Cheek piercing is facial body piercing through the cheek. The most common variation of the cheek piercing penetrates the facial tissue into the oral cavity. The usual placement is symmetrical on either side of the face, either penetrating or imitating dimples. The piercing can cause the wearer slight nerve damage and will result in “man-made dimples”.
An alternative is microdermal implants, placed in the intended dimple location. This method avoids drawbacks of full cheek piercings, which have a tendency to leak or secrete lymph fluid, which has a saliva-like texture and can create an unpleasant odor. Though microdermals do have a slightly larger chance to leave a scar than a piercing, they will heal eventually and be almost unnoticeable. The rate of infection is also lower in the long run.
Because the piercing does not penetrate the cheek completely, there is little to no chance of tooth or gum damage. Microdermals are like a ‘one hole’ piercing, where the ‘foot’ of the jewelry sits below the skin and the decorative jewel or flat disc is above the skin.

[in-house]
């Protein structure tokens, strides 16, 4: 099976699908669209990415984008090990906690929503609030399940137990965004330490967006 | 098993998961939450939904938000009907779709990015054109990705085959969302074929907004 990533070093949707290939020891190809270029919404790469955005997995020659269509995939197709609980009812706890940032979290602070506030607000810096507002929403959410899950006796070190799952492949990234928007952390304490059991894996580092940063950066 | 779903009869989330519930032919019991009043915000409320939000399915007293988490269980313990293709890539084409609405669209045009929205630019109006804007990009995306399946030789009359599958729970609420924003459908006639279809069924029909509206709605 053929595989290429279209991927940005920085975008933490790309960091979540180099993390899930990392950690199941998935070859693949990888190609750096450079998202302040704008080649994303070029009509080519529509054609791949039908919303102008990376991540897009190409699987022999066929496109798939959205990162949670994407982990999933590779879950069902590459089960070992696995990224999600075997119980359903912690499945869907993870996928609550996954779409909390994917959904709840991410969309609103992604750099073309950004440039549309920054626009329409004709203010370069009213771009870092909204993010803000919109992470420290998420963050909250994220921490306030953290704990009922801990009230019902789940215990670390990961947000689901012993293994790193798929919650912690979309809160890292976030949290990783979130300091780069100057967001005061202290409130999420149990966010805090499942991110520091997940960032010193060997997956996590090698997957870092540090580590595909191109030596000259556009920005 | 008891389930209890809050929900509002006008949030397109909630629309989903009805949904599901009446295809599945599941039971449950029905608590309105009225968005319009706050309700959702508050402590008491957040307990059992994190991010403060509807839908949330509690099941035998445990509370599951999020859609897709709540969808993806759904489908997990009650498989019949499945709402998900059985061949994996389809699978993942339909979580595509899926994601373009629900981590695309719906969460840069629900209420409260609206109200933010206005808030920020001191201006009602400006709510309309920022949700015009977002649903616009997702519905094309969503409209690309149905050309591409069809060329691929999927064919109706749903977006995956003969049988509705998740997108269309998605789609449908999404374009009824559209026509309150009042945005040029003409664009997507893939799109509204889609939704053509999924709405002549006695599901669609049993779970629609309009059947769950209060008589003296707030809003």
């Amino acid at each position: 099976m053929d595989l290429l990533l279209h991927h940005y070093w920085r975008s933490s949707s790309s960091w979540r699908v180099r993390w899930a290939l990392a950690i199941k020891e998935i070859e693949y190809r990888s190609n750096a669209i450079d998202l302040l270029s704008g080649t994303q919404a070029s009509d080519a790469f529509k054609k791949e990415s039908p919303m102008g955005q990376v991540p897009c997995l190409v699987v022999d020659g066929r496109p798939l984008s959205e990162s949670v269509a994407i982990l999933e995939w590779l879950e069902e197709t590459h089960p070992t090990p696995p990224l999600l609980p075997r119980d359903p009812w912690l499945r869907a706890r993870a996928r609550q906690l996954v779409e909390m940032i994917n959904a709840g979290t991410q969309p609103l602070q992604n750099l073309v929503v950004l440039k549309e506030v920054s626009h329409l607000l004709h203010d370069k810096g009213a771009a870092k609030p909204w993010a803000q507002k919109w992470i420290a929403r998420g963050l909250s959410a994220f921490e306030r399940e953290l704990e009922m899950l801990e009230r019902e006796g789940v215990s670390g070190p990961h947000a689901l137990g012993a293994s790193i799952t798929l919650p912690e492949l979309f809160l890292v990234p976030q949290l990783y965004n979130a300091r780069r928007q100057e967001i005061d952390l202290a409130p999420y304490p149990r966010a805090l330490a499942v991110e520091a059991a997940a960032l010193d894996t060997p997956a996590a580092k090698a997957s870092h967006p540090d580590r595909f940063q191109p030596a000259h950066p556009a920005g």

Cheek piercings are sometimes pierced with 1.6mm flat backed labret studs, but is mostly done with a regular barbell so the cheek tissues do not grow over the back of the jewelry. Also, so the wearer doesn’t accidentally break/crack the jewelry by means of unintentional biting. The flat back provides comfort and lessens the chance of the jewelry damaging the teeth and gums of the wearer.
However it proves problematic during the healing process because the cheek will likely heal over the flat back if the bar’s length is too short. In this case, the piercer will have to cut the barbell out from the inside of the mouth. The cheek is pierced with a 2224 mm labret/barbell during the procedure. This will accommodate for swelling. After the piercing is healed, shortened jewelry further reduces the chance of damage to the teeth from unintentional biting.
History and culture
Permanent cheek piercing appears to be of primarily contemporary origin.
Ritual cheek piercings were and are common throughout the world in both primitive and modern cultures. Perhaps the most well known of these rituals is the annual vegetarian festivals in Phuket, Thailand where “mediums” (both lay people and monks) pierce their cheeks with an array of objects in varying sizes, while in an altered state.